Arbaclofen Improved Behavior of Almost Half of Children in Phase 3 Trial

Testing scores found to mirror clinician assessments of behavior

Margarida Maia, PhD avatar

by Margarida Maia, PhD |

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Arbaclofen, an investigational medicine for fragile X syndrome, was found to improve certain aspects of behavior in about half of children, ages 5 to 11, who entered a placebo-controlled Phase 3 clinical trial.

The findings unfolded from a new look into trial data by therapy developer Seaside Therapeutics, before handing over its exclusive rights to the medication to Allos Pharma.

The clinical trial (NCT01325220), which enrolled 172 children with fragile X, had been completed in 2013.

“These findings comport remarkably well with experiences reported by clinicians involved in the clinical trials, who reported that [approximately] 50% of those receiving arbaclofen showed clear and substantial improvements,” Elizabeth Berry-Kravis, MD, from Rush University Medical Center in Chicago, one of the study locations, said in a press release.

The study, “Arbaclofen produces clinically meaningful improvements in individuals with Fragile X Syndrome,” was presented in a poster session at the 18th NFXF International Fragile X Conference, held recently in San Diego, California.

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Fragile X is caused by mutations in the FMR1 gene, which codes for a protein called FMRP that helps nerve cells communicate with each other.

These mutations can result in a wide range of symptoms, from developmental delays to learning difficulties. Patients commonly also have communication, social, and behavioral problems, including those that are characteristic of the autism spectrum of disorders.

Some studies have suggested that brain circuits driven by a signaling molecule known as GABA are impaired in people with fragile X, leading to excessive excitability of nerve cells.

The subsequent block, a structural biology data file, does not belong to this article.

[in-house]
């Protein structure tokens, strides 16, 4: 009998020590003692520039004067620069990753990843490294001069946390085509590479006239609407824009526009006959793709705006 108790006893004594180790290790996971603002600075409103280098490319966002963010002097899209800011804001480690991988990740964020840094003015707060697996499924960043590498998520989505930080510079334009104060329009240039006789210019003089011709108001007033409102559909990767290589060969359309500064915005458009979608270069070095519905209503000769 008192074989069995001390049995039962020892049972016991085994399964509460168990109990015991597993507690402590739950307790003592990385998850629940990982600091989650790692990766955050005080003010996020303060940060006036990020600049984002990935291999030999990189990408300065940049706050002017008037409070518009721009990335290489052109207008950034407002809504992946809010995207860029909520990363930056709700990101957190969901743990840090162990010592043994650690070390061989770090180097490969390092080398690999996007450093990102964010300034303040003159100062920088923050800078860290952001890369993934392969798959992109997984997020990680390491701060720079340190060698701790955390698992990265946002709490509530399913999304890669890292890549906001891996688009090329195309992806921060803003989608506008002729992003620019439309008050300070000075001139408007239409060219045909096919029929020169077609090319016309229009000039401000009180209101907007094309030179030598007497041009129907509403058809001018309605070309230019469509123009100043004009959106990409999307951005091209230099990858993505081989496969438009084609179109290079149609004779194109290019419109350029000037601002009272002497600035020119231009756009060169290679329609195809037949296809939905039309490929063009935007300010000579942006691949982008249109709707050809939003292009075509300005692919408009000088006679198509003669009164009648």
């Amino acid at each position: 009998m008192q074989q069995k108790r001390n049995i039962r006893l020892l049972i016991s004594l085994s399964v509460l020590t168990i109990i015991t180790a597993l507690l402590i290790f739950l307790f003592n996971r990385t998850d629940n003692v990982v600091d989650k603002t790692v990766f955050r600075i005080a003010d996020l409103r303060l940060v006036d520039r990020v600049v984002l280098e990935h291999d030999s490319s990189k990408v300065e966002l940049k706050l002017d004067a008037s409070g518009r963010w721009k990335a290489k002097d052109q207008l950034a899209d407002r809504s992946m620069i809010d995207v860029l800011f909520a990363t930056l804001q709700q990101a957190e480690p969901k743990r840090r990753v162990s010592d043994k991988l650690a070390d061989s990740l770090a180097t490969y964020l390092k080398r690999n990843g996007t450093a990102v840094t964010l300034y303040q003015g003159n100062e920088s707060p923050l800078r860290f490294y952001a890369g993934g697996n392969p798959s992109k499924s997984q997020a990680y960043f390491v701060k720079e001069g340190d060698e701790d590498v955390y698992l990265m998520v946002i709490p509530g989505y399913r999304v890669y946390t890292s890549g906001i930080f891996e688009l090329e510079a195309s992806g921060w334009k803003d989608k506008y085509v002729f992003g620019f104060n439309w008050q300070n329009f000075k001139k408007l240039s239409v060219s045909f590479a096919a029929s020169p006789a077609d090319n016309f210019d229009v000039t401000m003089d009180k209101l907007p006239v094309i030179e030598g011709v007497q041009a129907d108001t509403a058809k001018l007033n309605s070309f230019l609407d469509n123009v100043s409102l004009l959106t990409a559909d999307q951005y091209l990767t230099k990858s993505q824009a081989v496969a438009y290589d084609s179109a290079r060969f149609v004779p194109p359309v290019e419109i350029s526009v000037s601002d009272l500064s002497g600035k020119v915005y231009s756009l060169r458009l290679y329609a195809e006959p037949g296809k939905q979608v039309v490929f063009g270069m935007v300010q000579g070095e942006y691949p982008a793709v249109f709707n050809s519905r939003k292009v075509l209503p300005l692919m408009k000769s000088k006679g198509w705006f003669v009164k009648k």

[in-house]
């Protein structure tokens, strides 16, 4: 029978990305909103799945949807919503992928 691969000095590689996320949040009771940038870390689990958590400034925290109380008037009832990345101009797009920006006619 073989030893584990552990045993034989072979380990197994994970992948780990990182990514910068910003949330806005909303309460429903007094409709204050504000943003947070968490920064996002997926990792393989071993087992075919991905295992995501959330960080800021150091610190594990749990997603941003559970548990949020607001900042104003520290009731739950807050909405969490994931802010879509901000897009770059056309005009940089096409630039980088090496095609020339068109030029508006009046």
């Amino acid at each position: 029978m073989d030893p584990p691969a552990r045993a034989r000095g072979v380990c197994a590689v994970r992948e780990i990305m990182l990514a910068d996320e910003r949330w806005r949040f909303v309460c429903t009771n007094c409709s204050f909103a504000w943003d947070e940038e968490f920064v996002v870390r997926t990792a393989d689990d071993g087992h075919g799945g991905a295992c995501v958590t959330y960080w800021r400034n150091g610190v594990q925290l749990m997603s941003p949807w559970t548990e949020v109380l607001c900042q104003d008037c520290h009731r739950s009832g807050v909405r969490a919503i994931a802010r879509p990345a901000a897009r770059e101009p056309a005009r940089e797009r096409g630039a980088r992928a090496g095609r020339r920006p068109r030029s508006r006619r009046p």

How arbaclofen works

Arbaclofen acts as an agonist to GABA-B, a type of neurotransmitter — a chemical that allows nerve cells to communicate. The medicine binds to the GABA-B receptor, and activates it. However, it does so 10 times more potently than GABA-B itself, the company states on its website.

The therapy is expected to normalize communication between nerve cells, which could translate into an easing of fragile X symptoms. Previous animal studies and clinical trials suggested that arbaclofen may lead to behavioral improvements in patients with fragile X. However, the clinical relevance of the improvements remained unclear.

The Phase 3 clinical trial looked at how well arbaclofen works to improve scores on the Aberrant Behavior Checklist (ABC), a scale that measures certain aspects of negative behaviors. Children in the study, ages 5 to 11, received either arbaclofen or a placebo for up to eight weeks, or about two months.

The medication dose was 5 mg or 10 mg twice daily or 10 mg three times daily.

The researchers now noted a need for a better way to capture the clinical relevance of the improvements reported previously. That led them to determine clinically meaningful thresholds for changes on three subscales of the ABC: irritability, social avoidance, and socially unresponsive (lethargic) behavior.

Clinically meaningful improvements were observed on all three ABC subscales for 45% of the children receiving arbaclofen versus 4% of those on the placebo.

“In addition to the efficacy previously reported, statistically significant efficacy was demonstrated using the current FDA [U.S. Food and Drug Administration] standards for within-subject responder analyses,” said Randall (Randy) Carpenter, MD, who co-founded Allos. “This represents an important milestone in our work with the regulatory agencies to bring arbaclofen to market.”

Carpenter presented the updated research at the Fragile X Conference.

“Clinical trials of arbaclofen demonstrated statistical improvements in behavior, but the clinical relevance of the numerical improvements remained to be established,” the researchers wrote in the session’s abstract, noting that the findings “clearly [demonstrate] the efficacy of arbaclofen in individuals with [fragile X].”

Mark Bear, PhD, also a co-founder of Allos, said these results suggest arbaclofen “will confer broad therapeutic benefit.”

“Combining the new results with the existing literature forms a positive picture of the efficacy of arbaclofen,” Bear said.

Another Phase 3 clinical trial (NCT01282268) also had examined the safety of arbaclofen, specifically how well it works to improve behavior in patients with fragile X, ages 12 to 50, when given for up to two months as fixed-dose orally disintegrating tablets.